AcquireNow software captures high-speed images of ice crystals in high-altitude clouds

AUGUST 8--Boulder Imaging Inc. (Louisville, CO; www.boulderimaging.com) has participated with SPEC Inc. (www.specinc.com) in CRYSTAL-FACE (cloud1.arc.nasa.gov/crystalface, the government-sponsored scientific mission to measure how cloud characteristics alter the atmosphere's temperature and affect global warming.

Aug 8th, 2002

AUGUST 8--Boulder Imaging Inc. (Louisville, CO; www.boulderimaging.com), an image-capture, image=processing, and machine-vision software company, has participated with SPEC Inc. (www.specinc.com), a designer of scientific instruments for research aircraft, in CRYSTAL-FACE (cloud1.arc.nasa.gov/crystalface, the government-sponsored scientific mission to measure how cloud characteristics alter the atmosphere's temperature and affect global warming. The CRYSTAL-FACE mission ran the entire month of July.

Boulder Imaging developed both the real-time processing system and the postprocessing software for the SPEC Cloud Particle Imager, an instrument that takes high-resolution digital images of cloud particles that flew on NASA's WB-57 platform during the first week in July. The WB-57 platform is one of several high-altitude aircraft used in this multi-agency mission that included seven NASA centers, NOAA, NCAR, and universities including the University of Colorado at Boulder.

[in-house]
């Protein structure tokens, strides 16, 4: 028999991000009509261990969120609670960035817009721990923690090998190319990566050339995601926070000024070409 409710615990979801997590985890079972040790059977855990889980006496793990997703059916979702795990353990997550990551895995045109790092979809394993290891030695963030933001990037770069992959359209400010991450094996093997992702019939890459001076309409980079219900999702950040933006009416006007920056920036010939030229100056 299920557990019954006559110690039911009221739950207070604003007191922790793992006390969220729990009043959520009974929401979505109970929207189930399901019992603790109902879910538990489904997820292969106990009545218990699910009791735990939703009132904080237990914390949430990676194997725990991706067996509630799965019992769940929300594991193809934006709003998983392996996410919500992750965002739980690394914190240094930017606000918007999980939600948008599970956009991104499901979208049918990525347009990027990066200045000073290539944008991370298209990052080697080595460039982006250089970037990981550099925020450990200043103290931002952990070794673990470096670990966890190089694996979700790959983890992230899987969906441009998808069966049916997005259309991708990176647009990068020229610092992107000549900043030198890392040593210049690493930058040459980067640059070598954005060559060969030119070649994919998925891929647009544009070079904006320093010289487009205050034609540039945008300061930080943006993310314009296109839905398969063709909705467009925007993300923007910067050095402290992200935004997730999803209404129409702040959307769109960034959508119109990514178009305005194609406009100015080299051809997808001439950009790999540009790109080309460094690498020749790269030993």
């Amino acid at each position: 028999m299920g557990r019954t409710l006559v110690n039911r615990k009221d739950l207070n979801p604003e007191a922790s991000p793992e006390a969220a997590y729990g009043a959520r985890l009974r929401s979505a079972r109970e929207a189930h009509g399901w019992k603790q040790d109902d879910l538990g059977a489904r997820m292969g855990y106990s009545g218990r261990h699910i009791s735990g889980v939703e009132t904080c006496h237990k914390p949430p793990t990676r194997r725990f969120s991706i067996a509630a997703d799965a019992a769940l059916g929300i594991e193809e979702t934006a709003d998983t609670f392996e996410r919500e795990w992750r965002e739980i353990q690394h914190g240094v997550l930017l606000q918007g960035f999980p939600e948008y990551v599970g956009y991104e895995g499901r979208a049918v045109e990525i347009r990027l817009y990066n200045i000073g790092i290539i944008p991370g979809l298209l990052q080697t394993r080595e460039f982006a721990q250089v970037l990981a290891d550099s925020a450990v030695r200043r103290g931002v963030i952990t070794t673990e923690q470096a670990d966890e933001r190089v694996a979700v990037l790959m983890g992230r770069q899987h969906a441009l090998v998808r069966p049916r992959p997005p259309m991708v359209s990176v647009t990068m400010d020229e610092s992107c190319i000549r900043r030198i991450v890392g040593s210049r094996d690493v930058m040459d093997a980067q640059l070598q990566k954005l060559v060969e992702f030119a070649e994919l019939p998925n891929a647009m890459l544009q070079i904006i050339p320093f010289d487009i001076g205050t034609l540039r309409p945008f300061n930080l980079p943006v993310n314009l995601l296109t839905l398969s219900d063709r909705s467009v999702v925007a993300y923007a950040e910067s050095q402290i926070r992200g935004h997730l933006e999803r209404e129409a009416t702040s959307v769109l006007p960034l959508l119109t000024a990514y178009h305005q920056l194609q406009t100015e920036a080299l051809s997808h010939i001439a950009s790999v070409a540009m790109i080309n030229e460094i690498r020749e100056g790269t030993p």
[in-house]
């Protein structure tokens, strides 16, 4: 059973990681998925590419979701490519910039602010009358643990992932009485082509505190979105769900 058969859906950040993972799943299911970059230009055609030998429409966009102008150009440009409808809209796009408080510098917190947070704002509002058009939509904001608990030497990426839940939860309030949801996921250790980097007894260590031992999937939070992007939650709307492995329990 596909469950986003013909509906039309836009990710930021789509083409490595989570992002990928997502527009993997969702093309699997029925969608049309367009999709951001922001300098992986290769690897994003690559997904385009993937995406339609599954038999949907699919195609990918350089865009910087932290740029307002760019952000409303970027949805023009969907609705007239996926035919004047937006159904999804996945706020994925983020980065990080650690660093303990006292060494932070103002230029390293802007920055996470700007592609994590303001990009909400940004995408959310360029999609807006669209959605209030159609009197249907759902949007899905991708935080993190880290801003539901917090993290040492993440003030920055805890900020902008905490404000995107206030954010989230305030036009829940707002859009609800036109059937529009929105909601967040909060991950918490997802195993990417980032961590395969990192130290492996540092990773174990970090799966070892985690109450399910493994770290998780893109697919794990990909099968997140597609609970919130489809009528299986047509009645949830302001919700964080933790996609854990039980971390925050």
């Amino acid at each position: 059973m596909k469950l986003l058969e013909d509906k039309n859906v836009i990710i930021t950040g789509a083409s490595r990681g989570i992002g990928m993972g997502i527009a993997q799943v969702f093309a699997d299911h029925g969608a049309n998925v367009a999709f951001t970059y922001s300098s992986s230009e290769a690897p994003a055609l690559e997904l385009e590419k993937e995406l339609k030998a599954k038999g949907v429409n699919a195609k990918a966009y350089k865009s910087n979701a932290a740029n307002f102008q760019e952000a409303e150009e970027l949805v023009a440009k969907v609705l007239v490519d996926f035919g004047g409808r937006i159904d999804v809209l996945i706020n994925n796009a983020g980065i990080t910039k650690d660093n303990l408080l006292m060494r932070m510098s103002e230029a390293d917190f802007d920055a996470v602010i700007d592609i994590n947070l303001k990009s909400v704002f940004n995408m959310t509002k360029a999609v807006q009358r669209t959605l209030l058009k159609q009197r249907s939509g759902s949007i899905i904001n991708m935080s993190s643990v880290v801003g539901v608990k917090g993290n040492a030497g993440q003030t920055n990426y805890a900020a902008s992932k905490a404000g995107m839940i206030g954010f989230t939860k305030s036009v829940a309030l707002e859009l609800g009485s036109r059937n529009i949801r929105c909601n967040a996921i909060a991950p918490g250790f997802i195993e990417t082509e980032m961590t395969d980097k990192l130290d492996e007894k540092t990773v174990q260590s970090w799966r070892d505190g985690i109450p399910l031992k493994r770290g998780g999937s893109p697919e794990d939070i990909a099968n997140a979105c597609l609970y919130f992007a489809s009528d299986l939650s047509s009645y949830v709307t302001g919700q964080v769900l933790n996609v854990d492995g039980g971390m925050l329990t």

SPEC's Cloud Particle Imager includes a high-speed camera that takes very fast pictures of the particles inside a cloud as the plane flies through it. An integral part of the image-capture and processing subsystem is Boulder Imaging's AcquireNow software, responsible for the high-speed video processing of digital images of ice crystals captured by the imager.

AcquireNow is programmed with complex algorithms that detect the edges of ice particles, information which is then used to determine what in an image is a particle and what isn't. Once detected, sizing information for each ice particle is computed and statistical information is generated tracking particle size distribution over time. From this data, researchers study the microscopic factors that influence cloud physics and in turn how these affect climate at a larger scale.

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